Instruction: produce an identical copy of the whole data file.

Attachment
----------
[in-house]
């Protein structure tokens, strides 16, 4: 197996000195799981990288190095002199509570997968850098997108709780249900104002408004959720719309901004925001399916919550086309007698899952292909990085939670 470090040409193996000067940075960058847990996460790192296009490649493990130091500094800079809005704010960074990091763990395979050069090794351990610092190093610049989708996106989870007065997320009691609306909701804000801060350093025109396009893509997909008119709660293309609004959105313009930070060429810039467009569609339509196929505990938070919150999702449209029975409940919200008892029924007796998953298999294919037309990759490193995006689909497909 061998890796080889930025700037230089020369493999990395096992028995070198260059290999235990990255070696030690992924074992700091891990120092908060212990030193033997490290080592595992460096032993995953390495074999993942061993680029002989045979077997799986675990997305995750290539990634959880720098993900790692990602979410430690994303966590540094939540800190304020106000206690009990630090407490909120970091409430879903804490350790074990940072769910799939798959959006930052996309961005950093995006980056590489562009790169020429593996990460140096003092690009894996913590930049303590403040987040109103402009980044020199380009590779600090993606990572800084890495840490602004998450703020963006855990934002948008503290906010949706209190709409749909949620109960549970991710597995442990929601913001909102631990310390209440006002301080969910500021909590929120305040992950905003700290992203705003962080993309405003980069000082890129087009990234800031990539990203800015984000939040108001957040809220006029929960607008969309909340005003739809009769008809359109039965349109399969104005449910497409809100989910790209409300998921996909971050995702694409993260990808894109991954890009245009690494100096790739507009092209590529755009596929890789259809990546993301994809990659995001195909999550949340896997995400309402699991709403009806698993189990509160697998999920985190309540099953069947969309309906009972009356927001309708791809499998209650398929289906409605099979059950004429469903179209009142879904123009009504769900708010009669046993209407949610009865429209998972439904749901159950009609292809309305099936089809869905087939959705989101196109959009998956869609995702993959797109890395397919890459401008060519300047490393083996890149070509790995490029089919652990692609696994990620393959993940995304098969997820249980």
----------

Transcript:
[in-house]
């Protein structure tokens, strides 16, 4: 197996000195799981990288190095002199509570997968850098997108709780249900104002408004959720719309901004925001399916919550086309007698899952292909990085939670 470090040409193996000067940075960058847990996460790192296009490649493990130091500094800079809005704010960074990091763990395979050069090794351990610092190093610049989708996106989870007065997320009691609306909701804000801060350093025109396009893509997909008119709660293309609004959105313009930070060429810039467009569609339509196929505990938070919150999702449209029975409940919200008892029924007796998953298999294919037309990759490193995006689909497909 061998890796080889930025700037230089020369493999990395096992028995070198260059290999235990990255070696030690992924074992700091891990120092908060212990030193033997490290080592595992460096032993995953390495074999993942061993680029002989045979077997799986675990997305995750290539990634959880720098993900790692990602979410430690994303966590540094939540800190304020106000206690009990630090407490909120970091409430879903804490350790074990940072769910799939798959959006930052996309961005950093995006980056590489562009790169020429593996990460140096003092690009894996913590930049303590403040987040109103402009980044020199380009590779600090993606990572800084890495840490602004998450703020963006855990934002948008503290906010949706209190709409749909949620109960549970991710597995442990929601913001909102631990310390209440006002301080969910500021909590929120305040992950905003700290992203705003962080993309405003980069000082890129087009990234800031990539990203800015984000939040108001957040809220006029929960607008969309909340005003739809009769008809359109039965349109399969104005449910497409809100989910790209409300998921996909971050995702694409993260990808894109991954890009245009690494100096790739507009092209590529755009596929890789259809990546993301994809990659995001195909999550949340896997995400309402699991709403009806698993189990509160697998999920985190309540099953069947969309309906009972009356927001309708791809499998209650398929289906409605099979059950004429469903179209009142879904123009009504769900708010009669046993209407949610009865429209998972439904749901159950009609292809309305099936089809869905087939959705989101196109959009998956869609995702993959797109890395397919890459401008060519300047490393083996890149070509790995490029089919652990692609696994990620393959993940995304098969997820249980």